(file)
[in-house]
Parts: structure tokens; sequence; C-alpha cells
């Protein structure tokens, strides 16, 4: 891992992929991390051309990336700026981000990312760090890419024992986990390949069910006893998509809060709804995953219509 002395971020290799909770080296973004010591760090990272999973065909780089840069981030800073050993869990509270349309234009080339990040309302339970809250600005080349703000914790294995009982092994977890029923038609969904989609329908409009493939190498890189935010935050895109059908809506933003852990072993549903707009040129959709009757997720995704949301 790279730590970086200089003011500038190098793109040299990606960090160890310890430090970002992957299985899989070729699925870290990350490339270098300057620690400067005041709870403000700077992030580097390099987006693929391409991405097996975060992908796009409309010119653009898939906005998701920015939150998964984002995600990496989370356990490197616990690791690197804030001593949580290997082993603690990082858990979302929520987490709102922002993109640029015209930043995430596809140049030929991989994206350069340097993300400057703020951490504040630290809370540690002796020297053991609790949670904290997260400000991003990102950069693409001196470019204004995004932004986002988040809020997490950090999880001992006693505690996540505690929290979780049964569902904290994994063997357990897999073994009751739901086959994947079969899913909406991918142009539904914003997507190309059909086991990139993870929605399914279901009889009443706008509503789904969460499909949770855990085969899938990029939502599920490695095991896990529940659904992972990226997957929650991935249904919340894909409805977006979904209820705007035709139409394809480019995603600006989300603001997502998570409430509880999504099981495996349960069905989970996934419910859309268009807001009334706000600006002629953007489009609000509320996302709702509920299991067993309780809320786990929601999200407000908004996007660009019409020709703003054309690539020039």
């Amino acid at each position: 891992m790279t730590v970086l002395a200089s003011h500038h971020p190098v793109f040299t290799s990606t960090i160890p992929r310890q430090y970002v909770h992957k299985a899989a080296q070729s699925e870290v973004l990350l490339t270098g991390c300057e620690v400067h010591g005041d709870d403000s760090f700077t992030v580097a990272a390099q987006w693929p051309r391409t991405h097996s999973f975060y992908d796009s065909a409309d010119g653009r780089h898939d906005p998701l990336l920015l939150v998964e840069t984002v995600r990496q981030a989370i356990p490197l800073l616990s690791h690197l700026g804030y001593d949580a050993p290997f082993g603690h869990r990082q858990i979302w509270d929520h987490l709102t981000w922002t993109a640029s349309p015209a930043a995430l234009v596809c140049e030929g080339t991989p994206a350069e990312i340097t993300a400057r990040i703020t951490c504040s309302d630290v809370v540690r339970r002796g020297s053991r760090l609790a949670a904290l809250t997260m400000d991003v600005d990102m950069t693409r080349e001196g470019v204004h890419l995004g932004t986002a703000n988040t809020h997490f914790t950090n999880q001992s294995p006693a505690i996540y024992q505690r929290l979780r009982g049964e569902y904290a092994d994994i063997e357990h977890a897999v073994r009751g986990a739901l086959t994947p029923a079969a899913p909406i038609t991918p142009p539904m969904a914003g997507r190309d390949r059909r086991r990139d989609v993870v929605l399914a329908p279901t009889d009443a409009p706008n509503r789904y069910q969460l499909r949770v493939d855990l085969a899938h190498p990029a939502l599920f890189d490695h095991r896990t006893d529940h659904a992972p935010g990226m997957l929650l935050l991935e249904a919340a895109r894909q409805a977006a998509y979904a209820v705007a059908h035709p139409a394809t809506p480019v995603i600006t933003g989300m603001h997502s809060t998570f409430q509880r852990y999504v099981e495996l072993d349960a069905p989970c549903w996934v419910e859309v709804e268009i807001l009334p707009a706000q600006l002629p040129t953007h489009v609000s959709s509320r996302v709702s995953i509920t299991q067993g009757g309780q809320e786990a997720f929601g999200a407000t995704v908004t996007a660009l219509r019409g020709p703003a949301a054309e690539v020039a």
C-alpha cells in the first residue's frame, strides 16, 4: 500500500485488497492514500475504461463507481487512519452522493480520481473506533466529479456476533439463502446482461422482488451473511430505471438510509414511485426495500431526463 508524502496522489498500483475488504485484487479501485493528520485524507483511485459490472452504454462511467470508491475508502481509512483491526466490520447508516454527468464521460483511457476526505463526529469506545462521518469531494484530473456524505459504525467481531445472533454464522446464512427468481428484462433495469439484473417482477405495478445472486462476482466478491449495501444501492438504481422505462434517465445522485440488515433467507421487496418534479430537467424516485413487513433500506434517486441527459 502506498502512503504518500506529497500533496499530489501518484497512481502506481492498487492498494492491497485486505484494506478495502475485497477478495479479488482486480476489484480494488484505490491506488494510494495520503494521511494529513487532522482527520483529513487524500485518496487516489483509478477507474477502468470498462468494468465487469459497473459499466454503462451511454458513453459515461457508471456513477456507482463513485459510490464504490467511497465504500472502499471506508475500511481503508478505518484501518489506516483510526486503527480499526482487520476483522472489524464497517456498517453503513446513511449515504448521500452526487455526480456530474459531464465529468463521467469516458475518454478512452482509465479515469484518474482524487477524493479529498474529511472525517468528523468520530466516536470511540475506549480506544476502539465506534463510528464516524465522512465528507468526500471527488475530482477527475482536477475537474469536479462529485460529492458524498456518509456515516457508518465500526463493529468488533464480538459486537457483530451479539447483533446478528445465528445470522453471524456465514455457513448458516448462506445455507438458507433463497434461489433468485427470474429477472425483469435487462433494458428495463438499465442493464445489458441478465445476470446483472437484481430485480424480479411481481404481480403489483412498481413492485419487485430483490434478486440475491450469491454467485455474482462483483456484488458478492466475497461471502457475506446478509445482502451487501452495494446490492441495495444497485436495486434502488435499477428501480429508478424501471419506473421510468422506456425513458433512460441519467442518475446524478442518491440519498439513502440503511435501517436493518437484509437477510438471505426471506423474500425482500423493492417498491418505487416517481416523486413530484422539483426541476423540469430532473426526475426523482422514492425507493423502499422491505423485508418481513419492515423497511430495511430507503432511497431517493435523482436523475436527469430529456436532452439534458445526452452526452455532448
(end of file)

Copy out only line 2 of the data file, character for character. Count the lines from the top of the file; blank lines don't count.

Parts: structure tokens; sequence; C-alpha cells